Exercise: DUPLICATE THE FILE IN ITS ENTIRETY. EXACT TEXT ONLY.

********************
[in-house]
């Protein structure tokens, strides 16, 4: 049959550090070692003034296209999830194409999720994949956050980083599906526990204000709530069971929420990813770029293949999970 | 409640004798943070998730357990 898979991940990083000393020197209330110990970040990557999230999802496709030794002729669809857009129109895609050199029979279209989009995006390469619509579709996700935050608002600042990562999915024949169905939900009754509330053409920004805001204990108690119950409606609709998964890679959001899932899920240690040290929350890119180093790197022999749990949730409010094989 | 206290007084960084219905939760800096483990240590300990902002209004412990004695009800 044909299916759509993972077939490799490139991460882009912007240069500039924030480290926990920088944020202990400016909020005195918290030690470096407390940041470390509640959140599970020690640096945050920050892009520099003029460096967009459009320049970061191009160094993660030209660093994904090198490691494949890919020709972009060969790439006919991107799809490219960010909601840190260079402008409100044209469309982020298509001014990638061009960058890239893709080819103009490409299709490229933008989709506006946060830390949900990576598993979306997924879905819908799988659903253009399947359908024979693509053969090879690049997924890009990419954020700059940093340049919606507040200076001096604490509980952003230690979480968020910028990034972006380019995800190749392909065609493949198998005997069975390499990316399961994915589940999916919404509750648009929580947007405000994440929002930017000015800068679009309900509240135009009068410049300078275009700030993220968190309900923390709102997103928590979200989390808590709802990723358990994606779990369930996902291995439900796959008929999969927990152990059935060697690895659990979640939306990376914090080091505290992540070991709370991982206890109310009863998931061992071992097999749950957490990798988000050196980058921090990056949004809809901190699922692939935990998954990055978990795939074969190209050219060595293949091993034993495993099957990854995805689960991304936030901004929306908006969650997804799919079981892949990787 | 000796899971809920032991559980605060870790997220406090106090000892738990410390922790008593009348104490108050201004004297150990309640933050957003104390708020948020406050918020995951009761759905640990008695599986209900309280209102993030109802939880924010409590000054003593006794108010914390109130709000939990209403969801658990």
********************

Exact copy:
[in-house]
């Protein structure tokens, strides 16, 4: 049959550090070692003034296209999830194409999720994949956050980083599906526990204000709530069971929420990813770029293949999970 | 409640004798943070998730357990 898979991940990083000393020197209330110990970040990557999230999802496709030794002729669809857009129109895609050199029979279209989009995006390469619509579709996700935050608002600042990562999915024949169905939900009754509330053409920004805001204990108690119950409606609709998964890679959001899932899920240690040290929350890119180093790197022999749990949730409010094989 | 206290007084960084219905939760800096483990240590300990902002209004412990004695009800 044909299916759509993972077939490799490139991460882009912007240069500039924030480290926990920088944020202990400016909020005195918290030690470096407390940041470390509640959140599970020690640096945050920050892009520099003029460096967009459009320049970061191009160094993660030209660093994904090198490691494949890919020709972009060969790439006919991107799809490219960010909601840190260079402008409100044209469309982020298509001014990638061009960058890239893709080819103009490409299709490229933008989709506006946060830390949900990576598993979306997924879905819908799988659903253009399947359908024979693509053969090879690049997924890009990419954020700059940093340049919606507040200076001096604490509980952003230690979480968020910028990034972006380019995800190749392909065609493949198998005997069975390499990316399961994915589940999916919404509750648009929580947007405000994440929002930017000015800068679009309900509240135009009068410049300078275009700030993220968190309900923390709102997103928590979200989390808590709802990723358990994606779990369930996902291995439900796959008929999969927990152990059935060697690895659990979640939306990376914090080091505290992540070991709370991982206890109310009863998931061992071992097999749950957490990798988000050196980058921090990056949004809809901190699922692939935990998954990055978990795939074969190209050219060595293949091993034993495993099957990854995805689960991304936030901004929306908006969650997804799919079981892949990787 | 000796899971809920032991559980605060870790997220406090106090000892738990410390922790008593009348104490108050201004004297150990309640933050957003104390708020948020406050918020995951009761759905640990008695599986209900309280209102993030109802939880924010409590000054003593006794108010914390109130709000939990209403969801658990």